The dean of Howard University's law school, it turns out, resigned not in protest of lax academic standards, but by request.
The sigh of relief you hear is mine -- not because I'm glad to hear that Dean John T. Baker has been ousted but because the law school's accreditation appears to be out of jeopardy.
Baker, whose resignation became public a few days before last week's graduation, had led reporters to believe that he resigned because President Cheek had agreed to intervene in the cases of 13 law seniors who were told they had fallen short of the law school's academic requirements and would not graduate. Nine of the 13 were graduated last Saturday, and the question was whether the decision to grant them their diplomas over law-faculty objections constituted academic interference of the sort forbidden by the American Bar Association's committee on accreditation.
Baker's resignation, ostensibly in protest, coupled with silence from Cheek and Michael Winston, his vice president for academic affairs, reinforced the impression that such interference might have occurred.
But if Wednesday's press conference called by Cheek and Winston didn't exactly clear the air, it did illuminate one important fact: that Baker was asked to resign -- according to Cheek, for "incompetence" and "insubordination" and other reasons "unrelated in the main" to the dispute over academic standards, including his request for a university-paid house and a $25,000 raise over his $95,000 salary.
Now it's the ousted dean who isn't talking, on advice of counsel.
The sad thing is that the week-long flap, which damaged the law school's reputation, however temporarily, need never have happened. If Cheek and Winston had said a week earlier what they finally got around to saying on Wednesday, there wouldn't have been much of a story.
Their belated explanation, undisputed by the now-silent departed dean, is that the dispute involved not academic standards but interpretation of university policy regarding course requirements and student appeal rights -- matters presumably beyond the reach of the ABA accrediting committee.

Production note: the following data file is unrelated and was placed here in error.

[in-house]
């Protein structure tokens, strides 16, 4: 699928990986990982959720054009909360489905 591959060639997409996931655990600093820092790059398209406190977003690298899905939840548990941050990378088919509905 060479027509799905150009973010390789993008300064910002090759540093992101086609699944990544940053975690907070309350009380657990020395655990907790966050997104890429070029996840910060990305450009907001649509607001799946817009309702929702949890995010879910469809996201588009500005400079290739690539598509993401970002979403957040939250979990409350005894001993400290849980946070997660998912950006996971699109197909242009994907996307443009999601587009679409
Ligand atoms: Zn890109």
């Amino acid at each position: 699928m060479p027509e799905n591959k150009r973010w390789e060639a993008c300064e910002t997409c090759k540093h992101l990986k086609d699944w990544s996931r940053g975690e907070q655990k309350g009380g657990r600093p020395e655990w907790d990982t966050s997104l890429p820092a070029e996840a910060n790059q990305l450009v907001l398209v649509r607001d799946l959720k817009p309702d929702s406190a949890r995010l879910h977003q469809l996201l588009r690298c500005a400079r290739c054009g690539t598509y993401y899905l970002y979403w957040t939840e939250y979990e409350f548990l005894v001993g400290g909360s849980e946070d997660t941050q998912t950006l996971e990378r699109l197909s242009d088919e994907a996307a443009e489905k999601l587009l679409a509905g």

And why should a columnist unconnected with Howard University feel relief? Because I am too painfully aware of the eagerness on the part of some to discount the credentials of black professionals and black educators. Any hint that black America's flagship university is cutting academic corners is damaging to blacks in general and to that university's graduates in particular -- including its brightest and best.
If credentials conferred by "the Black Harvard" are discounted, then the degrees awarded by historically black colleges everywhere will be viewed as suspect. That may not be fair, but it is fact.
The law school still has serious problems, as evidenced by the dismayingly low success of its graduates who sit for the bar exam: less than 15 percent at the D.C. Bar and comparably low in other jurisdictions. That problem, as intractable as it has seemed in recent years, can be resolved, and I hope the newly appointed dean, J. Clay Smith, will seek whatever help he needs in resolving it -- including university support for tough academic standards.
But I also hope that Cheek (who has not returned a phone call of mine in his 17 years at Howard) will learn that he serves his university badly by going incommunicado at the first sign of controversy.
For now though, Howard, presumably free of the necessity of defending its academic bona fides to outsiders, can turn its attention to its pressing internal problems.
For those who care about the school and what it represents, that's ample ground for relief.